The Cote St Jacques in the Burgundian town of Joigny is one of those legendary roadside hotel/restaurants where travellers used to rest for a night on their way to the Riviera. Nowadays, the Lorain's establishment has become a bit of a forgotten jewel. The reasons for this are hard to understand, as the cooking here is very much worthy of the three Michelin stars Jean-Michel Lorain holds.
Gordon Ramsay is not your usual three-star chef. He spends a lot of time on television, opens restaurants from New York to Dubai, albeit with varying degrees of success, and must be the most foul-mouthed chef ever, at least when a TV camera is around. Whilst you might find the above more or less interesting, as is so often, the proof is in the pudding, and the pudding is by far the best at 68 Royal Hospital Road in Chelsea.
Trained by Pierre Gagnaire and Alain Ducasse among others, Erwan Louaisil certainly has an admirable CV for a chef of his age. Having been at the Ferme St Siméon for a good year now, he is producing a cuisine that seems to be influenced more from Ducasse than Gagnaire: It is straightforward, relatively simple and based on high quality produce.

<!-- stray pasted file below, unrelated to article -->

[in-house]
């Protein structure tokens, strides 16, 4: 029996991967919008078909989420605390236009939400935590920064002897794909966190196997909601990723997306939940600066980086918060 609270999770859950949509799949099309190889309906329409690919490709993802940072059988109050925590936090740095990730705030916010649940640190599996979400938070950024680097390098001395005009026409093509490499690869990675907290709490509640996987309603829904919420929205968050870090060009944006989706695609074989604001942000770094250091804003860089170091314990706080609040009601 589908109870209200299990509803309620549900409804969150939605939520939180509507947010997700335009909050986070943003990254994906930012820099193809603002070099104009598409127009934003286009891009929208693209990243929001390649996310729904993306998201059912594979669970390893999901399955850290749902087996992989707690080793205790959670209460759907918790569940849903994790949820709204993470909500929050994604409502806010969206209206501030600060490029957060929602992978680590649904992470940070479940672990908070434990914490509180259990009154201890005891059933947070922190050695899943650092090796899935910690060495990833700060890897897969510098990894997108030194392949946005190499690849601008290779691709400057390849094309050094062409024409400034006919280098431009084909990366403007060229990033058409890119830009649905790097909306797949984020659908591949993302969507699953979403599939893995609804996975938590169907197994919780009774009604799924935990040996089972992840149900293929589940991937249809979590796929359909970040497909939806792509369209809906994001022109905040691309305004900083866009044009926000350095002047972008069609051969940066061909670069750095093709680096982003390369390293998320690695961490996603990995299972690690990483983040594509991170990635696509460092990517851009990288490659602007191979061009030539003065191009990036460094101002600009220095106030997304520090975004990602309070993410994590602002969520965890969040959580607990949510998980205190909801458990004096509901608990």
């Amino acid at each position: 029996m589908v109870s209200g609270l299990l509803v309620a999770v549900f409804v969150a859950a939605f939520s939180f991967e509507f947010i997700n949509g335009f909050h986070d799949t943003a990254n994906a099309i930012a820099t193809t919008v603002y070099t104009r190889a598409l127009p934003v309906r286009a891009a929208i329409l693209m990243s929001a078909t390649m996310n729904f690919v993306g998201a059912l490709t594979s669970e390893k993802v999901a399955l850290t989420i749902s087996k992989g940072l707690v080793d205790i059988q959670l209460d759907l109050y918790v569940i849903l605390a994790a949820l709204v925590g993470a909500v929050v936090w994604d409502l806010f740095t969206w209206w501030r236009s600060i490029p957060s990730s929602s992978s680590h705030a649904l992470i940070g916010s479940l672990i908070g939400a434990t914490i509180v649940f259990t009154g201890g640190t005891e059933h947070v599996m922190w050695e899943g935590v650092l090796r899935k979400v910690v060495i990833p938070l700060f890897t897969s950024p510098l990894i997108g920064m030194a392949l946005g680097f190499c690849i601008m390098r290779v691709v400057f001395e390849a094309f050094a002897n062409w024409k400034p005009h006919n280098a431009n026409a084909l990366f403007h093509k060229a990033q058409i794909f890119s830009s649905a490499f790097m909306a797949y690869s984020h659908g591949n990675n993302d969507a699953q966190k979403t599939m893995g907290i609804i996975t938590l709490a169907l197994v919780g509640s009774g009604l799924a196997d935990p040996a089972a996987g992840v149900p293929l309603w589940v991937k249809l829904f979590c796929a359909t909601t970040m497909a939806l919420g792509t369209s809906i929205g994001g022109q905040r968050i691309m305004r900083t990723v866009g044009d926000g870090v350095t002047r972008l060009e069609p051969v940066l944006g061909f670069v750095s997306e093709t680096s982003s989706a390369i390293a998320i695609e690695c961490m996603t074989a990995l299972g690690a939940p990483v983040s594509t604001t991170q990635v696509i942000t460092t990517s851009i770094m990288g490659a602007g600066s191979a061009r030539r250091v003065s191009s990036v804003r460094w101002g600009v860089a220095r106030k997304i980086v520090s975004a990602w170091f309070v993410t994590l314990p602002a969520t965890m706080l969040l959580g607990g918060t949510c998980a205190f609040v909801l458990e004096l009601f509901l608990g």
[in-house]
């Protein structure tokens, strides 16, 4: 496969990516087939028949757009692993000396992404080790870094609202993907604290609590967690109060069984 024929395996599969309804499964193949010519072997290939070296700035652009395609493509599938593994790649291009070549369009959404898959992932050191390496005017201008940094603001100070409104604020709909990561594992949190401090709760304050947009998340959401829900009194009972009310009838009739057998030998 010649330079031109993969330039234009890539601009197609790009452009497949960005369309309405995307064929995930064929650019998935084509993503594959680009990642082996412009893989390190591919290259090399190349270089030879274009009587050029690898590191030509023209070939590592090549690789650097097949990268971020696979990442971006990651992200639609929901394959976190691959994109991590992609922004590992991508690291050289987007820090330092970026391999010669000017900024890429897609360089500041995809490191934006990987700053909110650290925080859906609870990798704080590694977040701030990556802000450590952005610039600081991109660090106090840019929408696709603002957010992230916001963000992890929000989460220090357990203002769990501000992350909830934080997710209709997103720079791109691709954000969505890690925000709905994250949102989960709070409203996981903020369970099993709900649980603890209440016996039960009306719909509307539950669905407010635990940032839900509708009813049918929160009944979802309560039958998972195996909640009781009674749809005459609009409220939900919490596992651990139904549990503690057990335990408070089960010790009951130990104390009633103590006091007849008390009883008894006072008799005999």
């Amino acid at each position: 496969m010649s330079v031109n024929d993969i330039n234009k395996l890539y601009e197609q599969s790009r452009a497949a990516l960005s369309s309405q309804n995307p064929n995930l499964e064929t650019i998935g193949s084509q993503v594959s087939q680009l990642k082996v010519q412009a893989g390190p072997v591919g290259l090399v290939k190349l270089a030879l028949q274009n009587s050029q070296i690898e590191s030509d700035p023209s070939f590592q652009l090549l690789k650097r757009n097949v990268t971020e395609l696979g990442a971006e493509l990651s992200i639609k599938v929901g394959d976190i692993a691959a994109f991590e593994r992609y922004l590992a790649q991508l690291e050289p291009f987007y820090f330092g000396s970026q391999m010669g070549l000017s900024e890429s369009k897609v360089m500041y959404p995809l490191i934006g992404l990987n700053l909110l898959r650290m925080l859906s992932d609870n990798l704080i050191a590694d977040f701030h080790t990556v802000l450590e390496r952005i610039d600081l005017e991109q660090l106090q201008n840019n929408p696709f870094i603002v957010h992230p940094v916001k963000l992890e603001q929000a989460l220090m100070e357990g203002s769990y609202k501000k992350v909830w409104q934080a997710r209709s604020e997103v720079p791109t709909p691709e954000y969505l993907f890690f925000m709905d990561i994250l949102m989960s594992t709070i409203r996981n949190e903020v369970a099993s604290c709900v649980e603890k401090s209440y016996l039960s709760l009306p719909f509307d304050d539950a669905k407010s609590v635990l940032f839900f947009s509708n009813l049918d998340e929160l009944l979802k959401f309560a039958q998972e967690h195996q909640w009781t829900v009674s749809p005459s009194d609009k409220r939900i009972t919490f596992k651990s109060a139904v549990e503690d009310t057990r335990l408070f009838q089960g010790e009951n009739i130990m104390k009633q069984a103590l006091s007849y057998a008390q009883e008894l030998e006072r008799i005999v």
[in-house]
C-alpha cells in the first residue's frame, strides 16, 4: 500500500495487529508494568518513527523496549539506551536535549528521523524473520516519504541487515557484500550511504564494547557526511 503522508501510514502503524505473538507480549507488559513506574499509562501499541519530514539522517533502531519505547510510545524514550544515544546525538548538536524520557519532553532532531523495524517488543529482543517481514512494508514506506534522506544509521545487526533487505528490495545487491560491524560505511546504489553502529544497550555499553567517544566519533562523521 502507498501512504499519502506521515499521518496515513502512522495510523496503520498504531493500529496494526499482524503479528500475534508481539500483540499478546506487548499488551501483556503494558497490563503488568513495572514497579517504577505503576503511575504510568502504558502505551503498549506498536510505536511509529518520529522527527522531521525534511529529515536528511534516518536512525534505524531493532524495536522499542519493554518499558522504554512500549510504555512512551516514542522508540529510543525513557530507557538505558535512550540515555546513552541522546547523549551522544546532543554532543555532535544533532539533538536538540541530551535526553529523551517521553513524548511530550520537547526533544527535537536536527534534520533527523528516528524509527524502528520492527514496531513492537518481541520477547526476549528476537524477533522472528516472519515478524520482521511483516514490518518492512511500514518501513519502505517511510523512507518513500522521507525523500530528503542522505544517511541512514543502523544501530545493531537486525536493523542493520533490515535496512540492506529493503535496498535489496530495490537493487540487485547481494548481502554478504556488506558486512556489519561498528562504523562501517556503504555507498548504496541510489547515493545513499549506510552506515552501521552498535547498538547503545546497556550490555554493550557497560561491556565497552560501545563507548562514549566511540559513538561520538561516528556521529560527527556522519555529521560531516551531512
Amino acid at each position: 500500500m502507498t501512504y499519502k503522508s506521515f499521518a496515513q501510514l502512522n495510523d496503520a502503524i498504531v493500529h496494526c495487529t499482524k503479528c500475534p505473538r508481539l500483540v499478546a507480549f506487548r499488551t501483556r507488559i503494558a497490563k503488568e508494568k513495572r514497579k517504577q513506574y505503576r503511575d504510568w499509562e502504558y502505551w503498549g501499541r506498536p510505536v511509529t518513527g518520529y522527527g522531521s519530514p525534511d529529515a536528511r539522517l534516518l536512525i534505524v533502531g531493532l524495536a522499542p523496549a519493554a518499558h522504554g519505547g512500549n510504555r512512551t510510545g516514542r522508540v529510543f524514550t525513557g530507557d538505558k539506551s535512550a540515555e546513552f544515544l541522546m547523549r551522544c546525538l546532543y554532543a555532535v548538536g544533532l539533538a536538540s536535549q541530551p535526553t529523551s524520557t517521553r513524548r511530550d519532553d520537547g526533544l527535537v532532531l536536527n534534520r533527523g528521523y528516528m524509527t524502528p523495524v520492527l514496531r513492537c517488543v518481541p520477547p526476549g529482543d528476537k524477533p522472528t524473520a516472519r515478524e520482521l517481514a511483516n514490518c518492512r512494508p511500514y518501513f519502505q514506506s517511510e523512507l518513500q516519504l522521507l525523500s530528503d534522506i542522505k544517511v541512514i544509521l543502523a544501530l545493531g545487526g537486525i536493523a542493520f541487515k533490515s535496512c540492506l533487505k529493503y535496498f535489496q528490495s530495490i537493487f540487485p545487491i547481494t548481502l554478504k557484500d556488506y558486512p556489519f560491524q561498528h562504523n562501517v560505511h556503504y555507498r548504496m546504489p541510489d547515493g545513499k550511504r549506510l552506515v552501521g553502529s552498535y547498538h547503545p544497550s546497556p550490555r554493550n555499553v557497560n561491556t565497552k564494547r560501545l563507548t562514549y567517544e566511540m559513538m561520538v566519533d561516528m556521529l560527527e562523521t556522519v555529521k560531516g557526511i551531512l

For its chef, Joachim Wissler, is a man who doesn't cook food like other chefs do. He is someone who has an excellent commanding of classical French technique and at the same time, slowly developed a style that has very little to do with that of any other restaurant in Europe. To describe this style, a few characteristics come to mind. First of all, his cooking is pure. Dishes such as a goose liver with chicken bouillon and courgettes for instance do not feature a lot of elements.
Chef Victor Etxebarri - He has created a style of cooking that is not only truly original and modern, but remains so much focused on the product that you will not find two people doing the same thing in the world.